You’ve got questions about applying to VA? HR specialist Kendra Wilson-Hudson has some valuable answers.
Wilson-Hudson, a physician recruitment consultant with the VA National Recruitment Service, appeared on a recent “Talk About It Tuesday” broadcast to answer some of the top VA application questions that we receive. “Talk About It Tuesday,” a livestream dedicated to discussing VA career opportunities and advice, airs each week at noon ET on our LinkedIn page.
First up: why does the application process take longer than the private sector? Though VA has taken steps to streamline the process, it is still often lengthy due to volume of applications.
“We do know that government jobs are coveted jobs,” Wilson-Hudson explained. “There are a lot of people who are applying to get in.”
HR specialists at VA must review all the applications they receive to determine who is qualified to move on to the next step in the process.
“We want to make sure that we’re taking our time in reviewing those jobs and giving them the attention that they need so that we bring in the best talent to take care of our Veterans,” Wilson-Hudson said.
How to stand out
To get the best chance at an interview, Wilson-Hudson suggested framing yourself as “the unicorn.” “[You] want to be that rare one that floats through to the top,” she said.
Wilson-Hudson recommended using the USAJobs Resume Builder to craft a great resume that highlights your experience and makes your application shine. “Talk about the duties or responsibilities that you held in your job” from your perspective so the HR representative reviewing your application knows what you are capable of, rather than simply what you were expected to do in a previous role.
“Take the time and sell yourself. Don’t sell yourself short, but sell yourself so that people will realize you are the crème de la crème; you are the unicorn in the room; and that you deserve to be at the top and interview for a position,” she said.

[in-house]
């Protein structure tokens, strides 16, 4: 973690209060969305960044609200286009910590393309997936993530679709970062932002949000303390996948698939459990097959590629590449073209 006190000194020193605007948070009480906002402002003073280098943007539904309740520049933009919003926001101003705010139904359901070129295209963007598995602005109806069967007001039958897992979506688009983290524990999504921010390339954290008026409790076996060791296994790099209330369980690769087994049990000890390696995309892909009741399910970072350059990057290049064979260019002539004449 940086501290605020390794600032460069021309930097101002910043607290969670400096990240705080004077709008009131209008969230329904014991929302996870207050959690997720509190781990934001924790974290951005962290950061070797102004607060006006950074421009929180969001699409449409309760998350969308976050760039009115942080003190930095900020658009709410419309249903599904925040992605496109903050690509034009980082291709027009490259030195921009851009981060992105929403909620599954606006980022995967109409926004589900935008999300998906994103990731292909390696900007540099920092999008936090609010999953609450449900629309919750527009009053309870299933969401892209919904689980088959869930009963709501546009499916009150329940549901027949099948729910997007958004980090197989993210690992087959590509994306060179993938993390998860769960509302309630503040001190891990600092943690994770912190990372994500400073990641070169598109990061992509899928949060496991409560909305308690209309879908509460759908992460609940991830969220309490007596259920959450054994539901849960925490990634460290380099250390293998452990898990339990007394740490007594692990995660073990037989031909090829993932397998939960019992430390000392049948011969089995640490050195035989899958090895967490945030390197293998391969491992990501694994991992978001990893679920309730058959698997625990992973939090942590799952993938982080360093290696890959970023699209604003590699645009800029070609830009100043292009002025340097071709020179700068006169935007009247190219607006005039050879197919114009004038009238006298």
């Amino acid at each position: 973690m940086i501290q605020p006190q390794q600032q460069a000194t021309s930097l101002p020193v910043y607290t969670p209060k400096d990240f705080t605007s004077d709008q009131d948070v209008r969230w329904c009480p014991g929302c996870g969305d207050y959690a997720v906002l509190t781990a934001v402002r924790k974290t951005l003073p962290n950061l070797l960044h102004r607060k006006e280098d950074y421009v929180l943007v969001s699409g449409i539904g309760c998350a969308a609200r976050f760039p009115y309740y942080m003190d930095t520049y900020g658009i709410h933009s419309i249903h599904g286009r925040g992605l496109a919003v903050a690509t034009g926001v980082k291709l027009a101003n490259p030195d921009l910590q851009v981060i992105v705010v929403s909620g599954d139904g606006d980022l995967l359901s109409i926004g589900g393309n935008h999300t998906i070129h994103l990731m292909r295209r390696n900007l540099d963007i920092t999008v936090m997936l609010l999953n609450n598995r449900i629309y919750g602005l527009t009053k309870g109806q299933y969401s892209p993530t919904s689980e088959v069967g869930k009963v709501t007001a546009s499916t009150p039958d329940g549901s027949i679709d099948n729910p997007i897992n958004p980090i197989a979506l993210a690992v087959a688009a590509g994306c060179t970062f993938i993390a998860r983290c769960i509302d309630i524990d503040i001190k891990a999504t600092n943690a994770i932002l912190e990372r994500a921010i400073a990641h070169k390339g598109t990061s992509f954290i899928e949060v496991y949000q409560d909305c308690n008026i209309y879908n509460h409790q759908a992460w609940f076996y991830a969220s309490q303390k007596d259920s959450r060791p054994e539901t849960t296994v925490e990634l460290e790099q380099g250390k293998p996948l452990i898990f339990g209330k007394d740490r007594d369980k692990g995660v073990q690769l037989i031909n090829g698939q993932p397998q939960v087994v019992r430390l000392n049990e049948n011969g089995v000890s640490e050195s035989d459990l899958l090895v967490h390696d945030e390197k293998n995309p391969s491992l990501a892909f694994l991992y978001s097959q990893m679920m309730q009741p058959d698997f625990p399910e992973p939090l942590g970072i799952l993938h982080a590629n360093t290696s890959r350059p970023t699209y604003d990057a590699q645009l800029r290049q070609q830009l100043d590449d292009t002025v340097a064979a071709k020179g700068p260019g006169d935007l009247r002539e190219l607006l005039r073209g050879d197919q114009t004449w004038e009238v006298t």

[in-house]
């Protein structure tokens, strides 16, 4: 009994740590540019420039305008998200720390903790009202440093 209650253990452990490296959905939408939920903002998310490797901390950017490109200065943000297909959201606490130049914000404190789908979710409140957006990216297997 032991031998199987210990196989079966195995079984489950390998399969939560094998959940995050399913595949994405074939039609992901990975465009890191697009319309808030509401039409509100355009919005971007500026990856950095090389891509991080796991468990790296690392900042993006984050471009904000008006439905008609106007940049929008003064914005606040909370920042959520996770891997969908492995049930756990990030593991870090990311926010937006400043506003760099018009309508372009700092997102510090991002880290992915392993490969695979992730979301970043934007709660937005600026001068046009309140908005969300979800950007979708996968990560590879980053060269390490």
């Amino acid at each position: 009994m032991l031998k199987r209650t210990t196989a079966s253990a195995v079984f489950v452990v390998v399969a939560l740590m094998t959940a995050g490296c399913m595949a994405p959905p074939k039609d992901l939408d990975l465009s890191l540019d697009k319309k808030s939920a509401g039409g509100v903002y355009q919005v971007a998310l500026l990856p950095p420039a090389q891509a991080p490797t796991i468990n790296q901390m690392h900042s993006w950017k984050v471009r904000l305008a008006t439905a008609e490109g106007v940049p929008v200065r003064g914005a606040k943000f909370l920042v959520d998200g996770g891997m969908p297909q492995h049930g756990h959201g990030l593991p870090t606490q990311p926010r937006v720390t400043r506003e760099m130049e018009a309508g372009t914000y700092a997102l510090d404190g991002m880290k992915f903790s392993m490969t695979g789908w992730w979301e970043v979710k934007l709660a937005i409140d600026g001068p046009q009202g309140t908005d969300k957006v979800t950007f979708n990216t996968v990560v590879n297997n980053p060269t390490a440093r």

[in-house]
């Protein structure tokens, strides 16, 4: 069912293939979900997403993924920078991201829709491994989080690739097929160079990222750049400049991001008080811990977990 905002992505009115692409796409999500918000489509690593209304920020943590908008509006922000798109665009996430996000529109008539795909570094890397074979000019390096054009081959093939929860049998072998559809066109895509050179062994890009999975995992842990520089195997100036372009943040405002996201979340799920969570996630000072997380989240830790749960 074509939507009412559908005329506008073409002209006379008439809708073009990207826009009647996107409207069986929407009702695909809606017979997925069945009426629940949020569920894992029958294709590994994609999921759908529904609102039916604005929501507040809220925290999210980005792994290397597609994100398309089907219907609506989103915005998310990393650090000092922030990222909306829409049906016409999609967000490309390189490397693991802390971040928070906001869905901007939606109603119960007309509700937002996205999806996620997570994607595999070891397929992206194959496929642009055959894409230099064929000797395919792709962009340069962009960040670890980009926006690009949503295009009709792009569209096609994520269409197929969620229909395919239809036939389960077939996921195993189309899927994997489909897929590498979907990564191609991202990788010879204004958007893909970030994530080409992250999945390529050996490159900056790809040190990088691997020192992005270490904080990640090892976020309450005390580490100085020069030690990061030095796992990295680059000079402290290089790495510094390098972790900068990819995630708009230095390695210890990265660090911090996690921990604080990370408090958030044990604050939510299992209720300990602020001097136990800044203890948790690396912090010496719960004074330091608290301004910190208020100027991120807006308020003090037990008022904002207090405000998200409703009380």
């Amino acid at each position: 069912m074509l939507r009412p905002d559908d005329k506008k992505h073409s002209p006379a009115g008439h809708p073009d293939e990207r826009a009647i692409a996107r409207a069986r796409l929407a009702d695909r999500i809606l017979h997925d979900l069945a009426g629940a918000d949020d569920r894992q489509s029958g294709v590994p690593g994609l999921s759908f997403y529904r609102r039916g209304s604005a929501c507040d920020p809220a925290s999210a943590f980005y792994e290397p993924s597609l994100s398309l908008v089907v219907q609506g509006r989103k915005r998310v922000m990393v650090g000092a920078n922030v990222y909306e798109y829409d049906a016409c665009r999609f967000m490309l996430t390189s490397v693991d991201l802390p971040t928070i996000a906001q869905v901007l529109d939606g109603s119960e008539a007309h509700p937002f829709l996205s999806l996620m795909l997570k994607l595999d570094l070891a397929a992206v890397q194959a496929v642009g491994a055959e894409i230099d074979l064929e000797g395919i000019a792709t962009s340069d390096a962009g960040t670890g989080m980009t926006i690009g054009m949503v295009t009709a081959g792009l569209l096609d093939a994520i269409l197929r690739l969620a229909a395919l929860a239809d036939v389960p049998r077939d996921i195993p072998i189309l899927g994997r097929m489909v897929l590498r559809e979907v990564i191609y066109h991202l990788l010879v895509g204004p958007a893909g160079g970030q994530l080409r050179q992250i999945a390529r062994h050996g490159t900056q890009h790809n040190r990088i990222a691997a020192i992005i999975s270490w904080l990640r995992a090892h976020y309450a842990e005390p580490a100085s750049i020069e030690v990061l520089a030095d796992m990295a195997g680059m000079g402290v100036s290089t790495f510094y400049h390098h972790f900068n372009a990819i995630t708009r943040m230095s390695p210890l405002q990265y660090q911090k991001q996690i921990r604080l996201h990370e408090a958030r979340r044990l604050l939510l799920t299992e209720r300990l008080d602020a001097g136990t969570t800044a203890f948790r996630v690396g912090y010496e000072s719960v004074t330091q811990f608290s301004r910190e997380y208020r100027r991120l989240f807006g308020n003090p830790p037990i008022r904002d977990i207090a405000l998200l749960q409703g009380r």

Why work for VA?
Wilson-Hudson also took time on “Talk About It Tuesday” to discuss her own VA career. The former Marine said that her favorite aspect of her job is working among fellow Veterans.
“I feel like when I went to work at VA that it was an extension of my service to my country,” she said. “Although my military career had ended, I could still take what I learned in the military and use it serving those who served just like I did.”
Wilson-Hudson started her HR career at VA’s New Orleans Regional Office as an HR assistant in employee labor relations. “I had the opportunity in my role as an assistant to watch and learn and grow in VA,” she said.
Wilson-Hudson has served in every pillar of HR at VA, which includes recruitment and staffing, directing benefits, and in some facilities, managing background checks.
Work at VA
Now that you’re equipped with Wilson-Hudson’s advice, take the next step in your search for a VA career.